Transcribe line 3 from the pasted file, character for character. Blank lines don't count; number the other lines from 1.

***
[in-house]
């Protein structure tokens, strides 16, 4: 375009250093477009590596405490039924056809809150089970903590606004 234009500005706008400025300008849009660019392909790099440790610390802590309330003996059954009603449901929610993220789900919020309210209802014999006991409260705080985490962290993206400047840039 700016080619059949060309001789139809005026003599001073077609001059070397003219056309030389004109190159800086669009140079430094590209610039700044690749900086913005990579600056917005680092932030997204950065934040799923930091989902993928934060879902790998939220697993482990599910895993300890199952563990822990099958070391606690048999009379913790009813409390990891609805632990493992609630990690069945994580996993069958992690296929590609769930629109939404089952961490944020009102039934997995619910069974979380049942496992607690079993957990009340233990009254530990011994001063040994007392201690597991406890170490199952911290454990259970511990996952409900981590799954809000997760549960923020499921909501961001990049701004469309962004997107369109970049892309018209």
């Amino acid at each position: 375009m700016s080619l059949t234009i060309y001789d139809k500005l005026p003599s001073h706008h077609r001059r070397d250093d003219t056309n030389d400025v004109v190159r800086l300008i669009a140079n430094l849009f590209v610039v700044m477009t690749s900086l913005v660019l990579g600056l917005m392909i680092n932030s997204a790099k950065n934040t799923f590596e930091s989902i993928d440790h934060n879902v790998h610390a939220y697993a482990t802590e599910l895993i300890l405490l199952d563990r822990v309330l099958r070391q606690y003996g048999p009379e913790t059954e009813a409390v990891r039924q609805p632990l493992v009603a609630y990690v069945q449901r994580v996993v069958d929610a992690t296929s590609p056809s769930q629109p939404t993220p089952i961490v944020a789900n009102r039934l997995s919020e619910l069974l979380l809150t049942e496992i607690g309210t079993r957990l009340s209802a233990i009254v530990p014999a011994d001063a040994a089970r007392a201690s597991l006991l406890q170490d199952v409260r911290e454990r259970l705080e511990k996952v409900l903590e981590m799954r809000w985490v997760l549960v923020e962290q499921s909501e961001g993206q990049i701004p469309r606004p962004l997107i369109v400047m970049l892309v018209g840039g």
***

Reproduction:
């Amino acid at each position: 375009m700016s080619l059949t234009i060309y001789d139809k500005l005026p003599s001073h706008h077609r001059r070397d250093d003219t056309n030389d400025v004109v190159r800086l300008i669009a140079n430094l849009f590209v610039v700044m477009t690749s900086l913005v660019l990579g600056l917005m392909i680092n932030s997204a790099k950065n934040t799923f590596e930091s989902i993928d440790h934060n879902v790998h610390a939220y697993a482990t802590e599910l895993i300890l405490l199952d563990r822990v309330l099958r070391q606690y003996g048999p009379e913790t059954e009813a409390v990891r039924q609805p632990l493992v009603a609630y990690v069945q449901r994580v996993v069958d929610a992690t296929s590609p056809s769930q629109p939404t993220p089952i961490v944020a789900n009102r039934l997995s919020e619910l069974l979380l809150t049942e496992i607690g309210t079993r957990l009340s209802a233990i009254v530990p014999a011994d001063a040994a089970r007392a201690s597991l006991l406890q170490d199952v409260r911290e454990r259970l705080e511990k996952v409900l903590e981590m799954r809000w985490v997760l549960v923020e962290q499921s909501e961001g993206q990049i701004p469309r606004p962004l997107i369109v400047m970049l892309v018209g840039g």